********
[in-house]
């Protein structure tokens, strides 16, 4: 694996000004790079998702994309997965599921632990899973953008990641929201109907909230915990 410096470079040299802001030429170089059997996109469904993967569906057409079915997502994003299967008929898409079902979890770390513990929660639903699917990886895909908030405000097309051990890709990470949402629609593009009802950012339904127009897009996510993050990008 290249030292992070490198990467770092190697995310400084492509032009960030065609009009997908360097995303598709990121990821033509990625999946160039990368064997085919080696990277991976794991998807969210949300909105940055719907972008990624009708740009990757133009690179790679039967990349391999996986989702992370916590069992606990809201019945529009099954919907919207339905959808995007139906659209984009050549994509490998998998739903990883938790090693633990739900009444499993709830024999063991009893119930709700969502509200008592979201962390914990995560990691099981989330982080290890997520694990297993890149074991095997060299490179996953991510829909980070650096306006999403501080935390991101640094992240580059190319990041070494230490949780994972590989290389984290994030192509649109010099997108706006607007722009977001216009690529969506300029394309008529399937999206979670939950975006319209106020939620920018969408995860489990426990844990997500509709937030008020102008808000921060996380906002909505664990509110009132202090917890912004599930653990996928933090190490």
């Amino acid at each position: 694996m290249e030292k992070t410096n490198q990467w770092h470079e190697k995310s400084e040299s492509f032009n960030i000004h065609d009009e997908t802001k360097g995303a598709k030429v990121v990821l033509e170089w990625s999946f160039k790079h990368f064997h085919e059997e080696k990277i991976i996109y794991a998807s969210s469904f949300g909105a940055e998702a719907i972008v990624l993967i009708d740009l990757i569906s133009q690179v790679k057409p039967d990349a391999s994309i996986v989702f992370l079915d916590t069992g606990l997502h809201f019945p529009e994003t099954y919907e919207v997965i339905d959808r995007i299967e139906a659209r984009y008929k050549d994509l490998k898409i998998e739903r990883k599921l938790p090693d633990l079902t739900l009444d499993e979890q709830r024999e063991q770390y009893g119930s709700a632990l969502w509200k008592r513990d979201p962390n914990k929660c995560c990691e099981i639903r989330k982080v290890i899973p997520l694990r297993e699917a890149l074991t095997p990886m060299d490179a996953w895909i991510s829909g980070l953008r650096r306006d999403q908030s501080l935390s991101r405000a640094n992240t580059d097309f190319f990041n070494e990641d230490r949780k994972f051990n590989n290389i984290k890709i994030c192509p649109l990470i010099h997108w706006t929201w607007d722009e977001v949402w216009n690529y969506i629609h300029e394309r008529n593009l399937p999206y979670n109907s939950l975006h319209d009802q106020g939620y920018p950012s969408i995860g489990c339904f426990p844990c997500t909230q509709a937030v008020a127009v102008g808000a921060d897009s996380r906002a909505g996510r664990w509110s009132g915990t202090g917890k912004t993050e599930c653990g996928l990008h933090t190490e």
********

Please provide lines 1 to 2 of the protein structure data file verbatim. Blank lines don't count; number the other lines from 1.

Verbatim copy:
[in-house]
């Protein structure tokens, strides 16, 4: 694996000004790079998702994309997965599921632990899973953008990641929201109907909230915990 410096470079040299802001030429170089059997996109469904993967569906057409079915997502994003299967008929898409079902979890770390513990929660639903699917990886895909908030405000097309051990890709990470949402629609593009009802950012339904127009897009996510993050990008 290249030292992070490198990467770092190697995310400084492509032009960030065609009009997908360097995303598709990121990821033509990625999946160039990368064997085919080696990277991976794991998807969210949300909105940055719907972008990624009708740009990757133009690179790679039967990349391999996986989702992370916590069992606990809201019945529009099954919907919207339905959808995007139906659209984009050549994509490998998998739903990883938790090693633990739900009444499993709830024999063991009893119930709700969502509200008592979201962390914990995560990691099981989330982080290890997520694990297993890149074991095997060299490179996953991510829909980070650096306006999403501080935390991101640094992240580059190319990041070494230490949780994972590989290389984290994030192509649109010099997108706006607007722009977001216009690529969506300029394309008529399937999206979670939950975006319209106020939620920018969408995860489990426990844990997500509709937030008020102008808000921060996380906002909505664990509110009132202090917890912004599930653990996928933090190490």